Sustainability and the digital city
Photography: Akifoto
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Sustainability and the digital city

Rae Ritchie — June 2019

“Digital makes a sustainable future for cities feasible,” Pekka Timonen told delegates at the opening leg of the Fujitsu World Tour 2019 in Helsinki. And as mayor of Lahti, he is leading a sustainability transformation at the Finnish city of 120,000 residents.


Lahti, located 60 miles east of Helsinki, is best known among Finns for its winter sports scene, especially its impressive ski jumps. But the shadow of economic decline also looms large over its reputation. Recession in the 1990s hit the area particularly hard and unemployment soared, reaching a high of 26.8% in1994. Between 1990 and 2007, employment in the industrial sector fell from just over 40% to 27.4%.

However, the city is now forging a new identity based upon its eco-credentials. Not content with being the greenest city in Finland, Lahti will be EU Green Capital 2021, having triumphed over other finalists, Lille and Strasbourg, at the awards in Oslo in June. 


We caught up with Pekka Timonen after his presentation on sustainable cities at Fujitsu World Tour to find out more about the changes in Lahti and why, in his view, there can be no sustainability without digital technology.

Pekka Timonen on…

Sustainability and the city

“The biggest challenge facing cities in the 21st century is climate change. Whatever we do, we have to do it in a sustainable way. We have to make sure that we don’t grow our CO2 emissions — we have to cut them.

“We have to make sure that we develop wiser ways of using our resources. We have to address all environmental questions, for example, around energy efficiency and public transportation in cities because urban areas will decide whether we will succeed in developing a more sustainable future. In Lahti, for instance, we are almost 100% free from fossil fuels.”

“A more sustainable future has to be created in cities.”

Digitalization and sustainability

“We need services that use resources differently. We need data to make sustainable cities and communities possible. It’s very hard to imagine a sustainable major city that is not highly digitalized — they go hand in hand. Digital makes a sustainable future feasible.”

“Our next step in Lahti is to turn our organization upside down so that we build it around the possibilities and tools of the digital world rather than simply using digital services to improve our organization.”

“An example of this is CitiCAP, a personal carbon trading scheme for citizens that operates via an app. When this rolls out later in 2019, we will be the first city in the world to introduce this kind of program. CitiCAP monitors your behavior and rewards you for making changes, including financial benefits such as free bus tickets.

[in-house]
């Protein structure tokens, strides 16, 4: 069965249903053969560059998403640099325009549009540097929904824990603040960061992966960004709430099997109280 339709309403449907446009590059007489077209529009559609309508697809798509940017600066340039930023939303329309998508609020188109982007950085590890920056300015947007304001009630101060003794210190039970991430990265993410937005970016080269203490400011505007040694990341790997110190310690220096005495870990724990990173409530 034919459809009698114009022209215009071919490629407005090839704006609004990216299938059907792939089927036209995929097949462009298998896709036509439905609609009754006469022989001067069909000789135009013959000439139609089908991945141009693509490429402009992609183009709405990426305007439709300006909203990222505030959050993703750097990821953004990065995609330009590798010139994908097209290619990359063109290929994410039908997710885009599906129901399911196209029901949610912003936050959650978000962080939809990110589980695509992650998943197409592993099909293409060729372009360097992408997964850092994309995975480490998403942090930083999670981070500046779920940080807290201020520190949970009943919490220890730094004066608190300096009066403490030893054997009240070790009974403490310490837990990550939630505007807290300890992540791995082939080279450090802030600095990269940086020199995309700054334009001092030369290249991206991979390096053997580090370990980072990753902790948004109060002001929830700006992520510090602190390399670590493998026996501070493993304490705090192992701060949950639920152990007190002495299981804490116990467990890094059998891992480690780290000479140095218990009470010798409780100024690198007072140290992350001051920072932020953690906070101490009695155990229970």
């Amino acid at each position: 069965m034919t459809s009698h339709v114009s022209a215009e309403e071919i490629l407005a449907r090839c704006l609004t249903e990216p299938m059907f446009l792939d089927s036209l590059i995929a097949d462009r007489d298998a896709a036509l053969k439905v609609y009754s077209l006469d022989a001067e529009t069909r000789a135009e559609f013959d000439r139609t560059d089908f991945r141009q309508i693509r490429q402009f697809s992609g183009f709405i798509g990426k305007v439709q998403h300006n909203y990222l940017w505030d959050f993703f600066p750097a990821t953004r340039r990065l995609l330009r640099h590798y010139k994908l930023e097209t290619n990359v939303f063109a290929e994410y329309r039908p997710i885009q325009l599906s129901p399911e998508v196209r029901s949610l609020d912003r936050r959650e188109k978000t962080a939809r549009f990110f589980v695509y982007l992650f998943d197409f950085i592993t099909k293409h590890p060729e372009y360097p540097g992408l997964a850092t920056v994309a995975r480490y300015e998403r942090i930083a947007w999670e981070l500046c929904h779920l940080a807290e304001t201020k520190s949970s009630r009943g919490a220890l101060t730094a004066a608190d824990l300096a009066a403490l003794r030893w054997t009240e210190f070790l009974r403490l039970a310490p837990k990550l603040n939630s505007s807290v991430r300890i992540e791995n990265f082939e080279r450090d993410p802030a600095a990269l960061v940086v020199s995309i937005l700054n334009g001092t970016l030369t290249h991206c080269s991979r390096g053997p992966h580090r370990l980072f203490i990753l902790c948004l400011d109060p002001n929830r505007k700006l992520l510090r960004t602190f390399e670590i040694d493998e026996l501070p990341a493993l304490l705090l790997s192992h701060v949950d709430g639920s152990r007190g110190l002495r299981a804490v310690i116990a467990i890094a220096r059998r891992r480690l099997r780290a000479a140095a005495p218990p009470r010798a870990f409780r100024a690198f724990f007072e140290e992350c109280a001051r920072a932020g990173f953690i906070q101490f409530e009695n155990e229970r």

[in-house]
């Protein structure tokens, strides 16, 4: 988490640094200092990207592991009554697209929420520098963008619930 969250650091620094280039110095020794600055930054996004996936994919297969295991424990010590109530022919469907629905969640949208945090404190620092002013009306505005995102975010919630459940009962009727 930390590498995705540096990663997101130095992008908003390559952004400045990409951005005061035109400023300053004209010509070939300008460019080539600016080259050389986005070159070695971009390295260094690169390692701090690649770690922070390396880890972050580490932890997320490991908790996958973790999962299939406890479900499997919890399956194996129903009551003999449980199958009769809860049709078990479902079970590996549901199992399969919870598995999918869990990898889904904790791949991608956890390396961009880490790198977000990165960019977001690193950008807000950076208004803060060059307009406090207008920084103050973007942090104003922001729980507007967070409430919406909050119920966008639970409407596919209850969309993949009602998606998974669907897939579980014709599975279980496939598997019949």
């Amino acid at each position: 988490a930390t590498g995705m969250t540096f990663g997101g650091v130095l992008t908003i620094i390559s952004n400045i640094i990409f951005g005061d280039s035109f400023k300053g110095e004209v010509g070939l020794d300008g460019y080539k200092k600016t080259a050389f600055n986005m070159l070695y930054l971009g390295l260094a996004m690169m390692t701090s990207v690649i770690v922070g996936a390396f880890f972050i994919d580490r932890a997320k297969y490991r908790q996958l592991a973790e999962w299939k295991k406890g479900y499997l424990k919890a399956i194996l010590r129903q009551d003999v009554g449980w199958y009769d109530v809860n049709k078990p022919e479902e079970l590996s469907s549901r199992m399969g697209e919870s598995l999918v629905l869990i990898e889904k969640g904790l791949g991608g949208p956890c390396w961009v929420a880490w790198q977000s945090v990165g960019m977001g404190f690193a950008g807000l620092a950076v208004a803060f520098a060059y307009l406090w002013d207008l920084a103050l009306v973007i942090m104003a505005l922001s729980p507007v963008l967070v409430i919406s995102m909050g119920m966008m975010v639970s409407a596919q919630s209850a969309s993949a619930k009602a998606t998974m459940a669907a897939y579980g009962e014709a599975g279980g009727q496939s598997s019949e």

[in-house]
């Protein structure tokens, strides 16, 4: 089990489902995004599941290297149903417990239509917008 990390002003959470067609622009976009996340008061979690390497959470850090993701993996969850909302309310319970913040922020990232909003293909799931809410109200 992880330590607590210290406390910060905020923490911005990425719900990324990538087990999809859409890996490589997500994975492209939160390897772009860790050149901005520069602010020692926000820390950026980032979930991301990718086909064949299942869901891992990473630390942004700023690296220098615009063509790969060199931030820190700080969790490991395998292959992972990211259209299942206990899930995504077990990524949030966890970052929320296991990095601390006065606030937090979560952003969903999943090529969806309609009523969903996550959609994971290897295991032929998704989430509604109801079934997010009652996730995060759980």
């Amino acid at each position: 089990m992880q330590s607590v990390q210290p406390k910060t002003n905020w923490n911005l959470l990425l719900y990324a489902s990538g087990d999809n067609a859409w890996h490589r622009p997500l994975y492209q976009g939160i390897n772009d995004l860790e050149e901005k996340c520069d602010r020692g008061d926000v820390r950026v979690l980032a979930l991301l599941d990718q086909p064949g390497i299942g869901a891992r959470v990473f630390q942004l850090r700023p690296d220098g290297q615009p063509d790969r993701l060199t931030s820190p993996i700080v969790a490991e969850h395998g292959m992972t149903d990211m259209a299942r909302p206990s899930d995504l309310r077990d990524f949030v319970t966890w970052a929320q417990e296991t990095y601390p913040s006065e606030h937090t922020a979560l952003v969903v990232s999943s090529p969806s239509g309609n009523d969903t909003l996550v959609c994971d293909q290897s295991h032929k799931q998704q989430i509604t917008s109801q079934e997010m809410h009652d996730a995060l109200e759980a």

“Developing the app has involved input from Lahti’s citizens as well as EU support and insight from a range of start-ups. Working together, we’ve created something that’s never been created before: a digital solution to change behavior, a digital solution to create benefits, and a digital solution to fight climate change.

“The thing that drives us is looking out of our window and thinking about what we need to do. If we are successful, then we in cities and the public sector can be one of the drivers of positive change – but there’s a lot of work to be done to make that shift.”


“It helps that today’s and tomorrow’s cities are highly collaborative. We are learning to do things together. There was a world where everything was in a box: it was your business, there was a city organization, there was a university, there was day care. But that was the city of the last century, the city of the 20th century.”

“In Lahti, we realized that we needed a partner who has enough knowledge and resources to help us solve our challenges and to develop our city both within our own organization and then with the services that we provide to our citizens.”

“You need strong partners to do that, and this is what prompted our collaboration with Fujitsu. We are still in the early stages of this collaboration but what we have encouraged Fujitsu to do is share with us whenever they hear about something interesting. They collect for us information about what people are doing elsewhere, not only in local government but in business and other areas.

“Secondly, we can already see that Fujitsu provides us with reliable services that we can trust and depend upon. We can rely on our IT services and when something does go wrong, it is fixed quickly. Having that kind of dependable cornerstone is essential to our digitalization program.

“So there are two sides to our collaboration with Fujitsu. One ensures that our IT functions and the other provides us with the tools and knowledge to be forward-looking and innovative.”

Collaboration as inspiration

“I’m interested in being part of a large group that is pushing change and is committed to creating a better city. That’s what inspires me. And it also inspires me because I know it’s possible – I know what work needs to be done.

“When I became the mayor around a year ago, my inspiration was and is to join a team who are really turning Lahti from an old industrial city with serious economic problems and no direction into a forward-looking, innovative and green city. Lahti isn’t waiting for anyone else to create its future. Being part of that change is inspirational.”


 Upcoming Fujitsu World Tour dates:

London — July 4th, 2019  

• Moscow — September, 2019

First published June 2019
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